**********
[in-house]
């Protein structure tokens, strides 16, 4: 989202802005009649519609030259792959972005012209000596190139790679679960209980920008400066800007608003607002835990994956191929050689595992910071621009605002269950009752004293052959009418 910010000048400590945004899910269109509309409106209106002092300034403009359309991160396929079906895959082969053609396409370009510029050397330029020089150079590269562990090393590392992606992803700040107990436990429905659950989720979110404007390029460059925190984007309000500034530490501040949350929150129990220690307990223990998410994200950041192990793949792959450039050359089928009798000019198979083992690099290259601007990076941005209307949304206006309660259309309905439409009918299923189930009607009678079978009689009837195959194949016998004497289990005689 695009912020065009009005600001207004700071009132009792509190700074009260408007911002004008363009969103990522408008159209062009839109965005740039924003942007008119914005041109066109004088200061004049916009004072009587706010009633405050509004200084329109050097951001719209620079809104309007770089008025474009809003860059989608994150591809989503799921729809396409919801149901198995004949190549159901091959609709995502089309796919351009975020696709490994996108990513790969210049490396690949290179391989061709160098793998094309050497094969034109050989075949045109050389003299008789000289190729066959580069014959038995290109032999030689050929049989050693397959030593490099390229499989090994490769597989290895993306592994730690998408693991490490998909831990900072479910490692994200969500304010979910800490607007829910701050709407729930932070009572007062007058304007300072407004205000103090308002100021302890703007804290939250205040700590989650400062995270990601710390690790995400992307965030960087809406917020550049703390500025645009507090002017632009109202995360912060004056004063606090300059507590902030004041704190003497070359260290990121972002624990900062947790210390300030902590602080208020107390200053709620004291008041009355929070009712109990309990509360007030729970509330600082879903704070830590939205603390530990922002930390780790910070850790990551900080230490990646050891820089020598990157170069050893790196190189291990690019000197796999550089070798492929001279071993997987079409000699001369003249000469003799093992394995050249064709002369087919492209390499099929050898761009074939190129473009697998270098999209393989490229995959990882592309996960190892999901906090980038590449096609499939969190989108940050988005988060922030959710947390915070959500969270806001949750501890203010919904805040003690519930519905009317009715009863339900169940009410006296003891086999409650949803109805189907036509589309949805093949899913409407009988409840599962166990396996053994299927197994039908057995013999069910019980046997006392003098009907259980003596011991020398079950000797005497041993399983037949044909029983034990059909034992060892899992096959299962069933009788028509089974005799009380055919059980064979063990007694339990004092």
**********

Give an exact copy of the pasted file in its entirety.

[in-house]
């Protein structure tokens, strides 16, 4: 989202802005009649519609030259792959972005012209000596190139790679679960209980920008400066800007608003607002835990994956191929050689595992910071621009605002269950009752004293052959009418 910010000048400590945004899910269109509309409106209106002092300034403009359309991160396929079906895959082969053609396409370009510029050397330029020089150079590269562990090393590392992606992803700040107990436990429905659950989720979110404007390029460059925190984007309000500034530490501040949350929150129990220690307990223990998410994200950041192990793949792959450039050359089928009798000019198979083992690099290259601007990076941005209307949304206006309660259309309905439409009918299923189930009607009678079978009689009837195959194949016998004497289990005689 695009912020065009009005600001207004700071009132009792509190700074009260408007911002004008363009969103990522408008159209062009839109965005740039924003942007008119914005041109066109004088200061004049916009004072009587706010009633405050509004200084329109050097951001719209620079809104309007770089008025474009809003860059989608994150591809989503799921729809396409919801149901198995004949190549159901091959609709995502089309796919351009975020696709490994996108990513790969210049490396690949290179391989061709160098793998094309050497094969034109050989075949045109050389003299008789000289190729066959580069014959038995290109032999030689050929049989050693397959030593490099390229499989090994490769597989290895993306592994730690998408693991490490998909831990900072479910490692994200969500304010979910800490607007829910701050709407729930932070009572007062007058304007300072407004205000103090308002100021302890703007804290939250205040700590989650400062995270990601710390690790995400992307965030960087809406917020550049703390500025645009507090002017632009109202995360912060004056004063606090300059507590902030004041704190003497070359260290990121972002624990900062947790210390300030902590602080208020107390200053709620004291008041009355929070009712109990309990509360007030729970509330600082879903704070830590939205603390530990922002930390780790910070850790990551900080230490990646050891820089020598990157170069050893790196190189291990690019000197796999550089070798492929001279071993997987079409000699001369003249000469003799093992394995050249064709002369087919492209390499099929050898761009074939190129473009697998270098999209393989490229995959990882592309996960190892999901906090980038590449096609499939969190989108940050988005988060922030959710947390915070959500969270806001949750501890203010919904805040003690519930519905009317009715009863339900169940009410006296003891086999409650949803109805189907036509589309949805093949899913409407009988409840599962166990396996053994299927197994039908057995013999069910019980046997006392003098009907259980003596011991020398079950000797005497041993399983037949044909029983034990059909034992060892899992096959299962069933009788028509089974005799009380055919059980064979063990007694339990004092």